How to Actually Execute Your To-Do List
Have you gotten good at organizing your tasks in a to-do list, but have trouble actually executing them? You’re not alone. Getting things on your to-do list actually done...
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Have you gotten good at organizing your tasks in a to-do list, but have trouble actually executing them? You’re not alone.
Getting things on your to-do list actually done is difficult because
it’s really a collection of habits that most people don’t think about.
Today, we’ll look at addressing those issues that stop you from doing
things, and the habits needed to overcome those issues.
This post was prompted when reader BJ Thunderstone recently asked a great question:
A lot of productivity systems such as Getting Things
Done by David Allen or Do It Tomorrow by Mark Forster concern
themselves with writing lists of things to do. This skill is easy to
learn.But what if the problem isn’t making lists, but executing your
plan? What if you write “Get X, Y and Z done” and then you can’t make
yourself do any of these things?
I think that many people have a problem not with making to-do lists - but with executing what is written on these lists.
B.J. went on to list some of the reasons he and others have a problem getting things done. Let’s address them one by one.
“I feel resistance when starting work on something.”
First of all, it’s good to analyze your resistance, which is something
we don’t do often. Why don’t you want to start on something?
Identifying the problem can help lead to the solution.
Having said that, there are a couple of suggestions that could help:
- Tiny chunk. Tell yourself you only have to do 5 minutes of work on it. That small amount of work is less intimidating.
- Just start. Once you get going, it’s much easier
to keep going. So tell yourself that all you have to do is start. I
like to compare this to my philosophy of running: instead of worrying
about having to do the whole run, I tell myself that I just have to
lace up my shoes and get out the door. After that, it’s really easy. Do
the same thing with any task — just fire up your program, and do the
first few actions (i.e. start typing). It gets easier after that point.
- Reward yourself. Don’t let yourself check email
(or whatever reward works for you — something that you need to do every
day) until you do at least 10 minutes (or 15 or 20, it doesn’t matter)
on the task. Set a timer. Once your 10 minutes is up, set another timer
for 5 minutes and do email. Then repeat.
- Get excited about it. This is actually a tip that
helps with any of these points. If you are excited about doing
something, you will not hesitate to do it. For example, I loved this
topic suggestion, and I was excited about writing it. As soon as I had
the chance, I sat down to write it and only took one break. But how do
you get excited about a task? Try to find something exciting about it.
Will it bring you revenue? What can you do with that revenue? Will it
bring you new clients, new opportunities, new recognition? If you can’t
find anything exciting about a task, consider whether it’s really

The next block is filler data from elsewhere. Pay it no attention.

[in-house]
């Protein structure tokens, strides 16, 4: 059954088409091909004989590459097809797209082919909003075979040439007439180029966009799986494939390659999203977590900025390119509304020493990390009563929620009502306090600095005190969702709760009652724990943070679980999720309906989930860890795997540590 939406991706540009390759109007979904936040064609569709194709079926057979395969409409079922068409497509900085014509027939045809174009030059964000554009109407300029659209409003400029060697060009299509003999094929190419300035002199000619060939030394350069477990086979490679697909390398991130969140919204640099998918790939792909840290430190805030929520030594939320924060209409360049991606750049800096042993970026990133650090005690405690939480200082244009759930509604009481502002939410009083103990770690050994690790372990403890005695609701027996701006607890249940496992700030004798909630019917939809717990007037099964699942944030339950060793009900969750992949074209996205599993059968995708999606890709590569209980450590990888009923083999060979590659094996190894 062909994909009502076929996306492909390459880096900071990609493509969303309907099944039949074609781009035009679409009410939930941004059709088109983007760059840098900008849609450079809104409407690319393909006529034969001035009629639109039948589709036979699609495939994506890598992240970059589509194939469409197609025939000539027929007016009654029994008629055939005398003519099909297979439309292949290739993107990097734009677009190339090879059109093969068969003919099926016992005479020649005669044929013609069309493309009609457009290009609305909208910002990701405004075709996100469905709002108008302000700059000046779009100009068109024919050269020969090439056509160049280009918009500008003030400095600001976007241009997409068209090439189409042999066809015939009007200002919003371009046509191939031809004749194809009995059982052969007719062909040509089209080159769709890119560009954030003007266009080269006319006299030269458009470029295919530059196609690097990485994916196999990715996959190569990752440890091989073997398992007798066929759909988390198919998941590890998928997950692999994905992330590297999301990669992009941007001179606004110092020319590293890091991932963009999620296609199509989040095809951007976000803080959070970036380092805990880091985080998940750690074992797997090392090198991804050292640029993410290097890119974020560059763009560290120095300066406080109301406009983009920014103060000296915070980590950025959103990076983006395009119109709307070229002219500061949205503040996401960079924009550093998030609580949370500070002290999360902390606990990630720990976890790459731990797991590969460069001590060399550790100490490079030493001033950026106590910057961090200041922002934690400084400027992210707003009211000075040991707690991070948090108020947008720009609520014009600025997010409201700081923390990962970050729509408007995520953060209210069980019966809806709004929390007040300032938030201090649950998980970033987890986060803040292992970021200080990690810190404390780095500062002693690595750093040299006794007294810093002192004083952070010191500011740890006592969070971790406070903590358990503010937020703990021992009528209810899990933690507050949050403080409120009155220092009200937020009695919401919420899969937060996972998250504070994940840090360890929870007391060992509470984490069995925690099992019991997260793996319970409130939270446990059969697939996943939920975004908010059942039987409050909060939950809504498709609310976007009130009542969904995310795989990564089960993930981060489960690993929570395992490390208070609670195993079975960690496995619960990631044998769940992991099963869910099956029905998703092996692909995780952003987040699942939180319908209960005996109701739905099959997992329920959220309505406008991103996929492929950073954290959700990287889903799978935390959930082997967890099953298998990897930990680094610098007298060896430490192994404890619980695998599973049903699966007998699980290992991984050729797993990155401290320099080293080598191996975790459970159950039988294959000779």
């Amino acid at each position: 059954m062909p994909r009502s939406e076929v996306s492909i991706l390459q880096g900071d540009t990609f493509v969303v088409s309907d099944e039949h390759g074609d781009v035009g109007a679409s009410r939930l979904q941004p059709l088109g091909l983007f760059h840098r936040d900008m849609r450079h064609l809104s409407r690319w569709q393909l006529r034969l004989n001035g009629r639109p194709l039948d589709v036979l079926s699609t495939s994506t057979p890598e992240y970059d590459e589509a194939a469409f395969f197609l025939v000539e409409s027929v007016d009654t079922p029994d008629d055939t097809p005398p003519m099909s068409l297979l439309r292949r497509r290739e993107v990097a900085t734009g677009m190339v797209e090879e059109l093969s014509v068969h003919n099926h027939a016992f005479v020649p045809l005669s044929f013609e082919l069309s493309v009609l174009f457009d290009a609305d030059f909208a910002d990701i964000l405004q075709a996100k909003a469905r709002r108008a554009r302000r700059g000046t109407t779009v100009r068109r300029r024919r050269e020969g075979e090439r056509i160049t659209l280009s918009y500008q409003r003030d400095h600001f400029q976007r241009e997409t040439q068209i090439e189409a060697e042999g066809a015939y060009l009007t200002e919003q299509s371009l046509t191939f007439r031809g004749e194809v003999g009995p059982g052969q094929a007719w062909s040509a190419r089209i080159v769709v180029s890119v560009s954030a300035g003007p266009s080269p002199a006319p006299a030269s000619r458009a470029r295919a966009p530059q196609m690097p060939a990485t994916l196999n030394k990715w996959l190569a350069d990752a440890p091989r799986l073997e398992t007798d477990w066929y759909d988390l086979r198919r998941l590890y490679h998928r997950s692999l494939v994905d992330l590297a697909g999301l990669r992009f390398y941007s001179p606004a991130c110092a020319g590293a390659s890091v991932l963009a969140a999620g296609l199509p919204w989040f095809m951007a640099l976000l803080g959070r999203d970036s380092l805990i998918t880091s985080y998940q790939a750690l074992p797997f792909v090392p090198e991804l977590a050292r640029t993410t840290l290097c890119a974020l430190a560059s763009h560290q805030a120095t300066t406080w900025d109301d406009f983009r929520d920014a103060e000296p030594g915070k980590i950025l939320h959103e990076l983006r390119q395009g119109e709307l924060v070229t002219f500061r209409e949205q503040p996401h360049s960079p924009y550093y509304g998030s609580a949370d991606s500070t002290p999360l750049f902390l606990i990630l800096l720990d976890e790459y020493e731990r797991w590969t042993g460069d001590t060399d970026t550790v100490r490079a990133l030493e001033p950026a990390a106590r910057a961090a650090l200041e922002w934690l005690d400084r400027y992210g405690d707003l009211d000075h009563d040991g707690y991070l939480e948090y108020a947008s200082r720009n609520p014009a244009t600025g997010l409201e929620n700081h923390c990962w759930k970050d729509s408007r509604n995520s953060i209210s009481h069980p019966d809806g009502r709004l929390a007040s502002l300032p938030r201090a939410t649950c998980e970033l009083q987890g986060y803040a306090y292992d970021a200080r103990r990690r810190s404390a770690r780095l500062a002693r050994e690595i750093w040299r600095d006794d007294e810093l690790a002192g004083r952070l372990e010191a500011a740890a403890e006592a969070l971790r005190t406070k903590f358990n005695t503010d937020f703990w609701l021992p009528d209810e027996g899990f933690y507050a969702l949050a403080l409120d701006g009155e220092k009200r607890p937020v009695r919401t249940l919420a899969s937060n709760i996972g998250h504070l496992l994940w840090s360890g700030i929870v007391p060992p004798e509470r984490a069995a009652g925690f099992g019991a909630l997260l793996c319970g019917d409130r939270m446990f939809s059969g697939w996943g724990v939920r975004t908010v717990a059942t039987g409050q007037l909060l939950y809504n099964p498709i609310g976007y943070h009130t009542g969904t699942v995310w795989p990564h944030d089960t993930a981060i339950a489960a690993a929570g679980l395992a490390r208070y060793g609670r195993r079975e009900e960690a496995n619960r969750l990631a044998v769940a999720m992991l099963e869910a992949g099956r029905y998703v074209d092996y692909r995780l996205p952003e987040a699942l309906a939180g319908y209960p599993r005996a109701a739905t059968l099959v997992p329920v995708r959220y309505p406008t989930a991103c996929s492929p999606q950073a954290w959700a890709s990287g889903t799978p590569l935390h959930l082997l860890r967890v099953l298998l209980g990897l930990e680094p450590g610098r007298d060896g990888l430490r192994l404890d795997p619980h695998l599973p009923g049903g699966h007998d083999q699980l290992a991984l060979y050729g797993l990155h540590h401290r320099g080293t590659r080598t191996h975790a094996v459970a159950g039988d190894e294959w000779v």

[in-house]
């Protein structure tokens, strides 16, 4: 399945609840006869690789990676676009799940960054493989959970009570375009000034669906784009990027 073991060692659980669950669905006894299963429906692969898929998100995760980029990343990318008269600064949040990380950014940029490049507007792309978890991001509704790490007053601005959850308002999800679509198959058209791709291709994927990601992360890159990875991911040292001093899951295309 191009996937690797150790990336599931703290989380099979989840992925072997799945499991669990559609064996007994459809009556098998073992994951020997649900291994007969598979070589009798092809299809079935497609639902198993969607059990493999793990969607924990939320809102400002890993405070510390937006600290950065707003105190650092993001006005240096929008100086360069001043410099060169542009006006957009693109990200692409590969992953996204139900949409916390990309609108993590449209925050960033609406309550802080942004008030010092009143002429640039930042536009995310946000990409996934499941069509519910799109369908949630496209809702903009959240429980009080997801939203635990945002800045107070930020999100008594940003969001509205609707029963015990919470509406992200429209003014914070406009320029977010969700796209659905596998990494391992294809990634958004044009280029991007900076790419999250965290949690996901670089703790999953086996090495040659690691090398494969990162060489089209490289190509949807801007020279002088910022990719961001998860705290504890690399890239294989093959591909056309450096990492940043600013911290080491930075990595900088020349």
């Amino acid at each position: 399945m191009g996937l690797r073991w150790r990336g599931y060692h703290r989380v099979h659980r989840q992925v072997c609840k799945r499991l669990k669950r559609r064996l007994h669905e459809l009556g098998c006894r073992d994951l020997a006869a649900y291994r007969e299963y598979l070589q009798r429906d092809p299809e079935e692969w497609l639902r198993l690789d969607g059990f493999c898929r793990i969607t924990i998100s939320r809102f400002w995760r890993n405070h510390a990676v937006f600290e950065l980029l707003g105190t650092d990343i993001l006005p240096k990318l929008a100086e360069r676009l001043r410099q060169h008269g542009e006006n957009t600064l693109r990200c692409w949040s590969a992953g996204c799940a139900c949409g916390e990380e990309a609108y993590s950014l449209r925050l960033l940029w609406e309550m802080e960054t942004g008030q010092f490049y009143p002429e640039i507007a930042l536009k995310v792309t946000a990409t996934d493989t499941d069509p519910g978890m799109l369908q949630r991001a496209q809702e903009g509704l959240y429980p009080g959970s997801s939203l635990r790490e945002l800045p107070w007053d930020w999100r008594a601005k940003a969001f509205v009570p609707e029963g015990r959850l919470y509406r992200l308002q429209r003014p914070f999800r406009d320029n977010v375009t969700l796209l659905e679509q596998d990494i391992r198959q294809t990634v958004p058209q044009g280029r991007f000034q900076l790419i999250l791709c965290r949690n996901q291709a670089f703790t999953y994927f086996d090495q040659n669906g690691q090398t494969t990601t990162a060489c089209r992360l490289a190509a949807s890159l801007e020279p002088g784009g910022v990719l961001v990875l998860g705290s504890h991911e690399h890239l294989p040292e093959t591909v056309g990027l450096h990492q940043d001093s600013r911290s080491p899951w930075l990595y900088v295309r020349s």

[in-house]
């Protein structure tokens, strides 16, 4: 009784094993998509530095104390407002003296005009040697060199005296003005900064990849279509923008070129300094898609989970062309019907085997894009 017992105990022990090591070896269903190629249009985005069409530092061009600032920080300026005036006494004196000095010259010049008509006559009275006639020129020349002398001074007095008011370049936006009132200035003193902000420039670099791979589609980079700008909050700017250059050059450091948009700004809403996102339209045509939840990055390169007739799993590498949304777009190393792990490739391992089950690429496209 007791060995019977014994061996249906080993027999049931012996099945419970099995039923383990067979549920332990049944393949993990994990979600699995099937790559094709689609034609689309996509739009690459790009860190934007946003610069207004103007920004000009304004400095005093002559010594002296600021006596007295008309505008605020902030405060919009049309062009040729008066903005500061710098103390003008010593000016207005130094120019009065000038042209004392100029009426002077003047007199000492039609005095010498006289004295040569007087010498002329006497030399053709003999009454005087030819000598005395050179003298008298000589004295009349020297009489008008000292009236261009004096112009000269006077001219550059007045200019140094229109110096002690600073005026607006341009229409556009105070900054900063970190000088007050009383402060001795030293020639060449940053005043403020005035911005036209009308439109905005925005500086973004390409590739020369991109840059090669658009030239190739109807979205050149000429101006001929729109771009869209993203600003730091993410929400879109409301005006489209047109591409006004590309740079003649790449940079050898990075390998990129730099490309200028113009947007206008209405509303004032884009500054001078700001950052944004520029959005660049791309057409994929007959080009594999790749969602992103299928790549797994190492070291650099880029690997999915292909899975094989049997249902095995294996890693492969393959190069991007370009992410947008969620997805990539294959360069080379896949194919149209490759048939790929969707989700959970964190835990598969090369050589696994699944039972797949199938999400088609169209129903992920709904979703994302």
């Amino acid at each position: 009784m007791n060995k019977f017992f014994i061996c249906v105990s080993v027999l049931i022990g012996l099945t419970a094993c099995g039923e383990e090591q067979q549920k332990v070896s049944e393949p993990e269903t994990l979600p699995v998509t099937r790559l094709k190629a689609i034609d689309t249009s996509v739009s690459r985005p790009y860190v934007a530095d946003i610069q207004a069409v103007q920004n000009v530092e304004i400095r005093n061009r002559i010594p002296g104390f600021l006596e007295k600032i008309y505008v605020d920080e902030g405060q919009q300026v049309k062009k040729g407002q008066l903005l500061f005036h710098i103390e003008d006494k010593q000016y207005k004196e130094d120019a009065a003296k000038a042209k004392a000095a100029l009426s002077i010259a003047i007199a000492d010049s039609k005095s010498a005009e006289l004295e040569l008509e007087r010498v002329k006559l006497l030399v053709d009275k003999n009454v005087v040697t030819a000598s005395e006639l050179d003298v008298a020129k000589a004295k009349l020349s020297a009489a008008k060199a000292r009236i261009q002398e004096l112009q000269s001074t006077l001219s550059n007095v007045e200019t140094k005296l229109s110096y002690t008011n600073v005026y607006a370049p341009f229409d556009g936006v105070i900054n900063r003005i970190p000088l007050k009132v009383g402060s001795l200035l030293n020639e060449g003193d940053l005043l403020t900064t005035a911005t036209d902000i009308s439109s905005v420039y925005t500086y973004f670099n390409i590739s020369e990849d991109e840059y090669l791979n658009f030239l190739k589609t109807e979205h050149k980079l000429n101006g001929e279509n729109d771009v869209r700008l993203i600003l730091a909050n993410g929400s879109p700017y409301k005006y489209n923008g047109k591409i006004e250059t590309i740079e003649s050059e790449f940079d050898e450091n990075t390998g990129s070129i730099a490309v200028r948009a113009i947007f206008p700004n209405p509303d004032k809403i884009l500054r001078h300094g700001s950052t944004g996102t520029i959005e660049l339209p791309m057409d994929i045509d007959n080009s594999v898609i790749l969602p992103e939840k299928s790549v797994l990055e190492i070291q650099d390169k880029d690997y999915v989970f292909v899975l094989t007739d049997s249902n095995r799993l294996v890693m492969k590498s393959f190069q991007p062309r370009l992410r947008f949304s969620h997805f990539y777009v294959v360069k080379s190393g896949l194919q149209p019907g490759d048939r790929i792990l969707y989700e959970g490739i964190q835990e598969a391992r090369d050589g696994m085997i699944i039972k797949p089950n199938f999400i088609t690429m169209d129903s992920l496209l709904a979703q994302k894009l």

important or not — and if not, find a way to not do it. Sometimes
eliminating (or delegating or delaying) the task is the best option.
“I am terrified of certain tasks, or of working on certain projects.”
There are usually a few reasons those tasks or projects terrify you:
- They are too intimidating in size or scope. To
combat this, break it down into tinier chunks — actually, just the
first tiny chunk (as David Allen tells us to do in GTD). It’s
intimidating to do a task like “Create report on X” or “Make a yearly
plan for Z”. But if you just need to do the first physical action,
which might be, “Call Frank for figures on X” or “Make a list of 10
things we should accomplish this year”, it’s much easier to tackle and
- You don’t really know how to do it. If you haven’t
done something a million times before, it is unfamiliar and unknown to
you. And we are all terrified of that. The solution? First, get more
information — learn as much as you can about it. That might require
some research on the Internet, or talking to someone who’s done it
before, or reading a book, or taking a class. Whatever you need to do,
make the unknown become the known. Second, practice it as much as
possible. Once you’ve learned how to do something, you need to practice
it to become good at it. Don’t practice the whole thing — practice
individual skills required to do a task or project, one at a time,
until you’re good at those skills. Once you’ve mastered them, it will
no longer be terrifying.
- You are focusing on negative aspects. You might
be focusing on how hard something is, or on all the obstacles. Try
looking at the positive aspects instead. Focus on what a great
opportunity this project represents … an opportunity to learn, to get
better at something, to make more money, to work on a relationship, to
gain some long-term recognition, to improve your advancement
opportunities. This is similar to the “get excited about it” item in
the previous section. If you look at the opportunities, not the
problems, you will be less terrified and more likely to want to do it.
“I start, but I get distracted and never finish.”
If you start, you’ve already made a big step towards finishing. Now you
just need to work on the distractions. My suggestions won’t be popular,
but they work:
- Small tasks. I mentioned this above, but it’s
really important to repeat here. If you are getting distracted, it may
be because you are working too long on a single task or project. To
remain focused, do only a small task — you are more likely to stay on
task. If the task takes a long time, focus on only doing 15-20 minutes